The gradual return of vehicular traffic to pre-pandemic levels is likely to reverse the reduction in claims, but this is where information from telematics and other forms of technology come into play.

“Technology offers some hope,” Claims Journal noted. “Fitch said developments in global positioning systems, sensor technology and telematics allow trucking companies to better monitor driver behavior and vehicle use. Electronic logging devices required by the Federal Motor Carrier Safety Administration adds to an abundance of data.”

Insurance Business magazine delves more deeply into this topic in its May 24 article “Telematics tools have a ‘really good return on investment.’”

Citing a gradual embrace of technology after initial fears that the gathering of data would be too expensive and give “Big Brother” too big a role in the trucking industry, Insurance Business reports, “Trucking companies and fleet operators have started to realize the benefits of telematics solutions, and they now welcome technology for its positive safety and operational impacts.”

The information telematics tools provide include data about vehicle location, driver behavior and engine diagnostics. Interior and exterior video complement the data by enabling trucking companies and fleet managers to review events and make real-time observations that can protect both the company and the driver. This information also can be used to counter emotional appeals to juries with analytic and video evidence of what actually happened in an accident that led to a lawsuit.

In addition, drivers like the automated completion and submission of mandated logs, which relieves them of one often tedious but important task.

It’s also worth noting that increased vehicular traffic – particularly from long-haul, heavy construction and local delivery drivers – isn’t in and of itself a bad thing. If more trucks are rolling, that means more policies, more endorsements and more premiums for insurance carriers. That, in turn, provides incentive to carriers to enter or return to the market, providing truckers with more options and increasing competition among carriers for their business.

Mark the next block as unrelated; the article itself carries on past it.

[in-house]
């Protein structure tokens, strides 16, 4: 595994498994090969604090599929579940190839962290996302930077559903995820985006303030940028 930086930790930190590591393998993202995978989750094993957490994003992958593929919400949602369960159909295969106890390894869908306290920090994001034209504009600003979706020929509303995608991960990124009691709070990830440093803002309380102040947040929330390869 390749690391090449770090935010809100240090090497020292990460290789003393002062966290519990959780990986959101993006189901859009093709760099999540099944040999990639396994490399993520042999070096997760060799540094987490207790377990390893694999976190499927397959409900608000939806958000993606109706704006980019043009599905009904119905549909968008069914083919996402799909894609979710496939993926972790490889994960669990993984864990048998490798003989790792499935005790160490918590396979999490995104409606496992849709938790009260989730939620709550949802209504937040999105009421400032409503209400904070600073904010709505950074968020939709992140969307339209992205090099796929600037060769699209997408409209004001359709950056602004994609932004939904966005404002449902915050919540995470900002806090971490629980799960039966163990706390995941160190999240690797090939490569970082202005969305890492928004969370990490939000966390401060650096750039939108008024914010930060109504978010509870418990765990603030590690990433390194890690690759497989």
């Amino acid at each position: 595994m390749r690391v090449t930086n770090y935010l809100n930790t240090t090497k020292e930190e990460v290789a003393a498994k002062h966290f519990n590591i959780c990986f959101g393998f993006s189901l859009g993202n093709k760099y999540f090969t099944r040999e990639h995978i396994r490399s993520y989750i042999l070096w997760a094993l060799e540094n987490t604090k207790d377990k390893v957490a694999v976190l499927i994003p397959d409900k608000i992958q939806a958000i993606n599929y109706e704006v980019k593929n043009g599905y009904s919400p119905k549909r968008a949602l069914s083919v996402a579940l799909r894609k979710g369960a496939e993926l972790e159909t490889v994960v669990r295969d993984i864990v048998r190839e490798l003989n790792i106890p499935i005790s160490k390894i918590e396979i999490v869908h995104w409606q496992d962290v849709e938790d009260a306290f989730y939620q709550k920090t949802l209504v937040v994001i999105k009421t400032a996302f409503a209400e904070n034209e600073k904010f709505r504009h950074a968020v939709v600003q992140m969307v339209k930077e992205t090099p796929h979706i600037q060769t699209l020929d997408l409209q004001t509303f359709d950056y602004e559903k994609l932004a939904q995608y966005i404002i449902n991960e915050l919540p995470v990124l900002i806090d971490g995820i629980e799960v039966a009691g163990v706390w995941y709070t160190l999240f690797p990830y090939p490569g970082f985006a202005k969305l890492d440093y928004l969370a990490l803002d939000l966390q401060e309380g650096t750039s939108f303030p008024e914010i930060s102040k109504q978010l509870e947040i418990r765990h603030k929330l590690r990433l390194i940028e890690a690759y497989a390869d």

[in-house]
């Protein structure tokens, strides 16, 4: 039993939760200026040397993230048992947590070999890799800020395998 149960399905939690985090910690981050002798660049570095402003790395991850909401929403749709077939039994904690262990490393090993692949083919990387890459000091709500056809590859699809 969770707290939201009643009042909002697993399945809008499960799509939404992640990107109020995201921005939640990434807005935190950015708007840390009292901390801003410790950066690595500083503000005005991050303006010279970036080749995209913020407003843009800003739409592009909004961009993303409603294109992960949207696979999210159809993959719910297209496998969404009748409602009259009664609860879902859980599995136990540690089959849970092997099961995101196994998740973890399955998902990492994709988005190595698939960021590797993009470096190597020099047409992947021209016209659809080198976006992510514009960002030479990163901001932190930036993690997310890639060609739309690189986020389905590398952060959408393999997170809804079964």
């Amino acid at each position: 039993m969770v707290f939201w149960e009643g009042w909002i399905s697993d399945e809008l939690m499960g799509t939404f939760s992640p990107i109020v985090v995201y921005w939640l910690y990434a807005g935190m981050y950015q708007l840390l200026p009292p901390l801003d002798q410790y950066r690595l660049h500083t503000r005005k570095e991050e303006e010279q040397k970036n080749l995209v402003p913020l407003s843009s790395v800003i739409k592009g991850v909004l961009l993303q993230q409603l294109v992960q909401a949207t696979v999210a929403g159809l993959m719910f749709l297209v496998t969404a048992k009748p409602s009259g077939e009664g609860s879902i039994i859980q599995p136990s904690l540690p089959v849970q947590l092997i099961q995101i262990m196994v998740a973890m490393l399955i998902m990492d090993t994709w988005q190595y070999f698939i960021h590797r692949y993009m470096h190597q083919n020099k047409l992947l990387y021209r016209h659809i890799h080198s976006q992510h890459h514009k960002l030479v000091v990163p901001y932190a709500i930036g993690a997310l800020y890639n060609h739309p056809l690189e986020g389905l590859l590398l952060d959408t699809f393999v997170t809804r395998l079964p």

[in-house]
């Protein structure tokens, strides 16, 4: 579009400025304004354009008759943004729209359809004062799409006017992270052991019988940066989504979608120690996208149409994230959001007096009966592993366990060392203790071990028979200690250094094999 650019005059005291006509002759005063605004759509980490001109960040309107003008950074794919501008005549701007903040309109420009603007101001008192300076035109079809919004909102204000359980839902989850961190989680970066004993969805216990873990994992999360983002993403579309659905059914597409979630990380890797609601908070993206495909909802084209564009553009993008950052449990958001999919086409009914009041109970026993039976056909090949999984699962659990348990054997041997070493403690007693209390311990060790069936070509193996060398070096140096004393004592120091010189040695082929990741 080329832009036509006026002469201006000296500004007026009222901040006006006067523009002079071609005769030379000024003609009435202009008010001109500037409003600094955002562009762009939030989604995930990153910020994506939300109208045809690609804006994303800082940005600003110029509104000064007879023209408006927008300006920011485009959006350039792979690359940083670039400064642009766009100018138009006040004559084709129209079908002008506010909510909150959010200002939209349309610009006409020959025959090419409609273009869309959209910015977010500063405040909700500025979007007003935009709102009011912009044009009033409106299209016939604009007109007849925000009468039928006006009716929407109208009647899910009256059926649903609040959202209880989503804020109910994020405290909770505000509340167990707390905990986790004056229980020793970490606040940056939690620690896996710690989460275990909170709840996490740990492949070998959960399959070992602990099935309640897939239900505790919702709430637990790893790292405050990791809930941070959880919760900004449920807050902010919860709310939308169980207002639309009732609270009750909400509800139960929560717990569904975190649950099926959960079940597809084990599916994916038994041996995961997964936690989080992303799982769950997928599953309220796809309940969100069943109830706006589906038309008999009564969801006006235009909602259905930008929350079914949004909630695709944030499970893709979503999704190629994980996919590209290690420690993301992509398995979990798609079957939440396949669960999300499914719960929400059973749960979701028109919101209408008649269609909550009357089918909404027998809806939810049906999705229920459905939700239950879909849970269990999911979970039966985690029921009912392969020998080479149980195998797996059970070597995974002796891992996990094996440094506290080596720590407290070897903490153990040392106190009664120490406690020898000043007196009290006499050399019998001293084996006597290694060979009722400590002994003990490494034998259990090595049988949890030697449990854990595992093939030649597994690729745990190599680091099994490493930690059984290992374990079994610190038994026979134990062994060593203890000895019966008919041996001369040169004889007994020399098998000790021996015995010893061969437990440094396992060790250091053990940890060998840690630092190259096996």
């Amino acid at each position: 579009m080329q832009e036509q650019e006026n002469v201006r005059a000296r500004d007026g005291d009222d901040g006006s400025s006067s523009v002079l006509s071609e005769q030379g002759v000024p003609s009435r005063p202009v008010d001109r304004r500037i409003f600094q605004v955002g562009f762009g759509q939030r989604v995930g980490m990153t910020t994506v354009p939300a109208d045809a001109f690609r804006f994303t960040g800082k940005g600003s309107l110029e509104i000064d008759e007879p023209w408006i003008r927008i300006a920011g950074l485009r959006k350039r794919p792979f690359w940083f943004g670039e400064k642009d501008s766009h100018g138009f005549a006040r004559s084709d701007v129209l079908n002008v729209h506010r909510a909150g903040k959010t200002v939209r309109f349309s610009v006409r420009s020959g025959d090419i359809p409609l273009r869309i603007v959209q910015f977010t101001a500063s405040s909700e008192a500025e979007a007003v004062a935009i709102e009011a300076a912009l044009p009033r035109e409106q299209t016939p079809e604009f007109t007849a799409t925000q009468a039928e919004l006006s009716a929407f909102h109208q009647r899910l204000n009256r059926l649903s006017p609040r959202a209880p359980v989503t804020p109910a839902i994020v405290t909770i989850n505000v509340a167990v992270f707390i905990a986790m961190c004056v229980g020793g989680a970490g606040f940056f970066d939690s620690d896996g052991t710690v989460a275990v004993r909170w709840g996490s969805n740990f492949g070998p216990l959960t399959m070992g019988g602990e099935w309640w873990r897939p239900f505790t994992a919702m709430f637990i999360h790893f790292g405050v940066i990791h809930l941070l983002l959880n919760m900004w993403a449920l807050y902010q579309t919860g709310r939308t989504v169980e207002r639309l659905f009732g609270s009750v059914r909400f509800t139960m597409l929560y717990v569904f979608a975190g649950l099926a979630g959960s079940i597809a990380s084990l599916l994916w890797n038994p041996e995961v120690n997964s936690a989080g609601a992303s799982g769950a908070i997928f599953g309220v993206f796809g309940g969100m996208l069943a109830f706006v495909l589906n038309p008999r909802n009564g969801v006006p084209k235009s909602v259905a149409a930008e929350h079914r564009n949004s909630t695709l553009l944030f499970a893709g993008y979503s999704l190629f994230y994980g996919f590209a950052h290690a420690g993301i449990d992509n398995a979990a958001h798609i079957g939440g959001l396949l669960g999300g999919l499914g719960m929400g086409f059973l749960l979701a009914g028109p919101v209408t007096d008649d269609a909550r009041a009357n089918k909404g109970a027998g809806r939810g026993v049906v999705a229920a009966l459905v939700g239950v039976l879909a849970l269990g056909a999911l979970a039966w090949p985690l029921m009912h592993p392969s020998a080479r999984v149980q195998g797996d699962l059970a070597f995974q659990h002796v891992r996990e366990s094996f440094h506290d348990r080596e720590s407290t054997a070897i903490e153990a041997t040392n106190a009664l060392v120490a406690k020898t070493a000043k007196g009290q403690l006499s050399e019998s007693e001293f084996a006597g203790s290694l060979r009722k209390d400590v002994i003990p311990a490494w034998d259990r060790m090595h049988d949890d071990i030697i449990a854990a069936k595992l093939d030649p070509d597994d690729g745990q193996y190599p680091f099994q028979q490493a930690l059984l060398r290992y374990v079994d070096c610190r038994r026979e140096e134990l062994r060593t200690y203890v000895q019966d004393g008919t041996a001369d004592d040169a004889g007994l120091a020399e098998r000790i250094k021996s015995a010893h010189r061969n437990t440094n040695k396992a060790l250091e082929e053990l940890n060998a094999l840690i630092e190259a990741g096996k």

And because telematics and video are such useful risk management tools, a company that uses them is appealing to underwriters in the insurance marketplace.

The Value of a Trusted Advisor

Here’s something else underwriters appreciate: insurance agents and brokers who have built strong relationships with clients and carriers.

Underwriters value stability and transparency. They don’t like sloppiness and uncertainty. While an established agent or broker lends credibility to a client, an inexperienced or insufficiently prepared one can cause lasting damage. Once a carrier rejects a poorly completed application, that carrier is essentially off-limits to the applicant – regardless of whether the applicant hires a new broker.

An experienced, knowledgeable broker also is able to write Commercial Auto Insurance coverage not simply as a complete and comprehensive policy but as one important component of a customized Property and Casualty Insurance program – one designed to the specific needs and objectives of your business.

Even if your business has yet to adopt telematics, for example, you’re exposed to multiple cyber risks, including ransomware attacks that could bring your entire fleet to a screeching halt. Well-designed Cyber Insurance coverage enables you to manage the risk of attack and get back up and running in the event a breach does occur.

To learn more about Cyber Insurance, view the Alera Group webinar “Cyber Security: What to Do Before and After a Breach.”

VIEW THE WEBINAR

About the Author                             

Paul Bondar
Managing Partner
Bondar Insurance Group, An Alera Group Company